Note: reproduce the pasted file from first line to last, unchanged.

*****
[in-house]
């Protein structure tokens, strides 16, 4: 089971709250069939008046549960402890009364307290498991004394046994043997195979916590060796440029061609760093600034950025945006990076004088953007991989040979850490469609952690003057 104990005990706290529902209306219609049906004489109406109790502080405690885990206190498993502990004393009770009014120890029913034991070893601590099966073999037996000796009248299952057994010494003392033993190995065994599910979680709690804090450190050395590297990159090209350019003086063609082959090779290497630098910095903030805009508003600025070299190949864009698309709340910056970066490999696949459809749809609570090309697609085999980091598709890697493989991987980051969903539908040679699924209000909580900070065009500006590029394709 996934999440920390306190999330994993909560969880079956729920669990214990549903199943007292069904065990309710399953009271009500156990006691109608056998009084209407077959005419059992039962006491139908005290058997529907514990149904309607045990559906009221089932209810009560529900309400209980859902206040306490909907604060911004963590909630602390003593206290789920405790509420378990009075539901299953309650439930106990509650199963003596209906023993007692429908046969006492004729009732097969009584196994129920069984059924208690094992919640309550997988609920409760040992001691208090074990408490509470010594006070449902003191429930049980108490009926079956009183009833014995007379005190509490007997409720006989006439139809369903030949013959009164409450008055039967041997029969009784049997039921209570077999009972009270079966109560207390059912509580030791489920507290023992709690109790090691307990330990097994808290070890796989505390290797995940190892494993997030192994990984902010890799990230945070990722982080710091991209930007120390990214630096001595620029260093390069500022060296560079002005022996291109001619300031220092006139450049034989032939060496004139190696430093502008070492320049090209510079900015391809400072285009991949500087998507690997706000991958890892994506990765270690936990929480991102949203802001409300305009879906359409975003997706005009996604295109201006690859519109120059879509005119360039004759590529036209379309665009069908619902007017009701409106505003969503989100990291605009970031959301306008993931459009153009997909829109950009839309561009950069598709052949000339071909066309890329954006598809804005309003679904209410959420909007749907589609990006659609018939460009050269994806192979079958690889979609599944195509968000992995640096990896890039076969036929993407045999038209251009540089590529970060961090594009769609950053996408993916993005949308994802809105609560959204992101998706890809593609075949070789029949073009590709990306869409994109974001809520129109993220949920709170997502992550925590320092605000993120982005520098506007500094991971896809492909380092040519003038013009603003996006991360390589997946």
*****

[in-house]
């Protein structure tokens, strides 16, 4: 089971709250069939008046549960402890009364307290498991004394046994043997195979916590060796440029061609760093600034950025945006990076004088953007991989040979850490469609952690003057 104990005990706290529902209306219609049906004489109406109790502080405690885990206190498993502990004393009770009014120890029913034991070893601590099966073999037996000796009248299952057994010494003392033993190995065994599910979680709690804090450190050395590297990159090209350019003086063609082959090779290497630098910095903030805009508003600025070299190949864009698309709340910056970066490999696949459809749809609570090309697609085999980091598709890697493989991987980051969903539908040679699924209000909580900070065009500006590029394709 996934999440920390306190999330994993909560969880079956729920669990214990549903199943007292069904065990309710399953009271009500156990006691109608056998009084209407077959005419059992039962006491139908005290058997529907514990149904309607045990559906009221089932209810009560529900309400209980859902206040306490909907604060911004963590909630602390003593206290789920405790509420378990009075539901299953309650439930106990509650199963003596209906023993007692429908046969006492004729009732097969009584196994129920069984059924208690094992919640309550997988609920409760040992001691208090074990408490509470010594006070449902003191429930049980108490009926079956009183009833014995007379005190509490007997409720006989006439139809369903030949013959009164409450008055039967041997029969009784049997039921209570077999009972009270079966109560207390059912509580030791489920507290023992709690109790090691307990330990097994808290070890796989505390290797995940190892494993997030192994990984902010890799990230945070990722982080710091991209930007120390990214630096001595620029260093390069500022060296560079002005022996291109001619300031220092006139450049034989032939060496004139190696430093502008070492320049090209510079900015391809400072285009991949500087998507690997706000991958890892994506990765270690936990929480991102949203802001409300305009879906359409975003997706005009996604295109201006690859519109120059879509005119360039004759590529036209379309665009069908619902007017009701409106505003969503989100990291605009970031959301306008993931459009153009997909829109950009839309561009950069598709052949000339071909066309890329954006598809804005309003679904209410959420909007749907589609990006659609018939460009050269994806192979079958690889979609599944195509968000992995640096990896890039076969036929993407045999038209251009540089590529970060961090594009769609950053996408993916993005949308994802809105609560959204992101998706890809593609075949070789029949073009590709990306869409994109974001809520129109993220949920709170997502992550925590320092605000993120982005520098506007500094991971896809492909380092040519003038013009603003996006991360390589997946």